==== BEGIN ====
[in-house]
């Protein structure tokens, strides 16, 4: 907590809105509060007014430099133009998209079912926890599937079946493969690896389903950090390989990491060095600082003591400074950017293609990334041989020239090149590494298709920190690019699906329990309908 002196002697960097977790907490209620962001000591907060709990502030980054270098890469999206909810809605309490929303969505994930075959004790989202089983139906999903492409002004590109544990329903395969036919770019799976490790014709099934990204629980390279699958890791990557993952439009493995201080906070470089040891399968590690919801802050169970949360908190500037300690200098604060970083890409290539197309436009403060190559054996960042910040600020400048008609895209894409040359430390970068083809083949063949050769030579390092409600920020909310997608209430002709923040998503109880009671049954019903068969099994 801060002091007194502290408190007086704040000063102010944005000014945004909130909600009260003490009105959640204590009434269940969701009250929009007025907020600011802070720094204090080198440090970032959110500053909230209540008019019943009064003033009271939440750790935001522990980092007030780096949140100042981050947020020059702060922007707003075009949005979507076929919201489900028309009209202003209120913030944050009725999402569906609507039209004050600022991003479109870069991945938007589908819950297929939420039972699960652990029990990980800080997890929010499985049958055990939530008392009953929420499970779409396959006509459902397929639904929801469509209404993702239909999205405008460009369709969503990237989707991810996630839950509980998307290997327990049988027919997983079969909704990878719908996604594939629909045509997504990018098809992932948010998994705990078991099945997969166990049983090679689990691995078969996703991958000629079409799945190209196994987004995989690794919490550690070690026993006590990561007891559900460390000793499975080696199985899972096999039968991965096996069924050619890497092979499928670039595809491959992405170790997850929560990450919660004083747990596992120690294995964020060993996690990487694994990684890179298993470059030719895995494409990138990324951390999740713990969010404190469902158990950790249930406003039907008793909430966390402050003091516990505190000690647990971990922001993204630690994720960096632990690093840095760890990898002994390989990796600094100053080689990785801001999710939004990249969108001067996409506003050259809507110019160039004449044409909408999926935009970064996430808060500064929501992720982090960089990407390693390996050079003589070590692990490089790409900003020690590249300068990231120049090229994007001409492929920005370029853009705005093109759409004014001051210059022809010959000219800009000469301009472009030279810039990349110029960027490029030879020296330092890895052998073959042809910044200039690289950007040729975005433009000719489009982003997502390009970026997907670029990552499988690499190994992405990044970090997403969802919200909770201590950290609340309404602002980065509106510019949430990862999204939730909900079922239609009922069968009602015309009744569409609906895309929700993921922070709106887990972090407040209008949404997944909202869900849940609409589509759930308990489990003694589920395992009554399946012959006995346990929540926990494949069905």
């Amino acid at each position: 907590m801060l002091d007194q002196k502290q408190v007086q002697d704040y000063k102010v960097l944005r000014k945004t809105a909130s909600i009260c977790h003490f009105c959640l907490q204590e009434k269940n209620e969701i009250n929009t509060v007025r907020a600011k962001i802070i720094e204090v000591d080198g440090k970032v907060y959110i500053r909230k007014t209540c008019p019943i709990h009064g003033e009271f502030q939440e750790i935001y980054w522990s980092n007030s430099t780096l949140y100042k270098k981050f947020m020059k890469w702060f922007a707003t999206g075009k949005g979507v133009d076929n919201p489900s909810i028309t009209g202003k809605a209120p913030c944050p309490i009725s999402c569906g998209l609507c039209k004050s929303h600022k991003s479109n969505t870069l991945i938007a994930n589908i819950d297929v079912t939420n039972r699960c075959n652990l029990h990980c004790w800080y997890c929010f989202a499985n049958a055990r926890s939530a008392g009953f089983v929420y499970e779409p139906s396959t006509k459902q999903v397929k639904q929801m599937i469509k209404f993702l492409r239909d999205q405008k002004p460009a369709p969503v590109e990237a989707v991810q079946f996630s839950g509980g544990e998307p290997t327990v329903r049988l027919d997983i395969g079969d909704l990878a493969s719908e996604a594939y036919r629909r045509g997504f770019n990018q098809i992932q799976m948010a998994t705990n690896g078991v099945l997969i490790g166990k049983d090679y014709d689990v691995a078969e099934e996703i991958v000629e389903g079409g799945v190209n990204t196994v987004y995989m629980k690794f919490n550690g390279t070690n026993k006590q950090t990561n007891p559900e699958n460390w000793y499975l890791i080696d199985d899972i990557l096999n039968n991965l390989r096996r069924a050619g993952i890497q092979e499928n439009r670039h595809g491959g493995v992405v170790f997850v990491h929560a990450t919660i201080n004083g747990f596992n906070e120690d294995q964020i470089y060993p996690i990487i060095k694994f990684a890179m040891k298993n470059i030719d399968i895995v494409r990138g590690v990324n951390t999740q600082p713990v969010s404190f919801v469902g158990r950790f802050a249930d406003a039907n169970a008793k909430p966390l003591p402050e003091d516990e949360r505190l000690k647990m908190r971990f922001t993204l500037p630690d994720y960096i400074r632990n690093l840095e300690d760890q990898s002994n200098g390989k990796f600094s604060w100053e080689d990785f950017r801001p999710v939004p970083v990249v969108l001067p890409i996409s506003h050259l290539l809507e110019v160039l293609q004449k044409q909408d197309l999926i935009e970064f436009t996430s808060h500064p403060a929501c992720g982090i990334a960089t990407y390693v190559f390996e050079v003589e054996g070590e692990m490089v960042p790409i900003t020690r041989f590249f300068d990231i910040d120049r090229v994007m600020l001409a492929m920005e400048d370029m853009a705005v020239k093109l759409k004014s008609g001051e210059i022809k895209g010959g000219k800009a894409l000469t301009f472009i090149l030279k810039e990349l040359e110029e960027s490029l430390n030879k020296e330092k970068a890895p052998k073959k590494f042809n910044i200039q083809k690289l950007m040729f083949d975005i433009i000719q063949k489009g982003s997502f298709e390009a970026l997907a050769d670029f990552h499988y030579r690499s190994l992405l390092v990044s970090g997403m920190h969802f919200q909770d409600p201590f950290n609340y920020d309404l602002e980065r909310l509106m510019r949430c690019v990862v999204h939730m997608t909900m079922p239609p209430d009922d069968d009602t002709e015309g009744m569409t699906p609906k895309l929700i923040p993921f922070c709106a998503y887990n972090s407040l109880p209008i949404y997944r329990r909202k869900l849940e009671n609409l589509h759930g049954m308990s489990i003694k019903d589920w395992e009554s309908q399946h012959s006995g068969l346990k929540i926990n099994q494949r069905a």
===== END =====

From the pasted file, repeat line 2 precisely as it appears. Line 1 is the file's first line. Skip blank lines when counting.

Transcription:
């Protein structure tokens, strides 16, 4: 907590809105509060007014430099133009998209079912926890599937079946493969690896389903950090390989990491060095600082003591400074950017293609990334041989020239090149590494298709920190690019699906329990309908 002196002697960097977790907490209620962001000591907060709990502030980054270098890469999206909810809605309490929303969505994930075959004790989202089983139906999903492409002004590109544990329903395969036919770019799976490790014709099934990204629980390279699958890791990557993952439009493995201080906070470089040891399968590690919801802050169970949360908190500037300690200098604060970083890409290539197309436009403060190559054996960042910040600020400048008609895209894409040359430390970068083809083949063949050769030579390092409600920020909310997608209430002709923040998503109880009671049954019903068969099994 801060002091007194502290408190007086704040000063102010944005000014945004909130909600009260003490009105959640204590009434269940969701009250929009007025907020600011802070720094204090080198440090970032959110500053909230209540008019019943009064003033009271939440750790935001522990980092007030780096949140100042981050947020020059702060922007707003075009949005979507076929919201489900028309009209202003209120913030944050009725999402569906609507039209004050600022991003479109870069991945938007589908819950297929939420039972699960652990029990990980800080997890929010499985049958055990939530008392009953929420499970779409396959006509459902397929639904929801469509209404993702239909999205405008460009369709969503990237989707991810996630839950509980998307290997327990049988027919997983079969909704990878719908996604594939629909045509997504990018098809992932948010998994705990078991099945997969166990049983090679689990691995078969996703991958000629079409799945190209196994987004995989690794919490550690070690026993006590990561007891559900460390000793499975080696199985899972096999039968991965096996069924050619890497092979499928670039595809491959992405170790997850929560990450919660004083747990596992120690294995964020060993996690990487694994990684890179298993470059030719895995494409990138990324951390999740713990969010404190469902158990950790249930406003039907008793909430966390402050003091516990505190000690647990971990922001993204630690994720960096632990690093840095760890990898002994390989990796600094100053080689990785801001999710939004990249969108001067996409506003050259809507110019160039004449044409909408999926935009970064996430808060500064929501992720982090960089990407390693390996050079003589070590692990490089790409900003020690590249300068990231120049090229994007001409492929920005370029853009705005093109759409004014001051210059022809010959000219800009000469301009472009030279810039990349110029960027490029030879020296330092890895052998073959042809910044200039690289950007040729975005433009000719489009982003997502390009970026997907670029990552499988690499190994992405990044970090997403969802919200909770201590950290609340309404602002980065509106510019949430990862999204939730909900079922239609009922069968009602015309009744569409609906895309929700993921922070709106887990972090407040209008949404997944909202869900849940609409589509759930308990489990003694589920395992009554399946012959006995346990929540926990494949069905």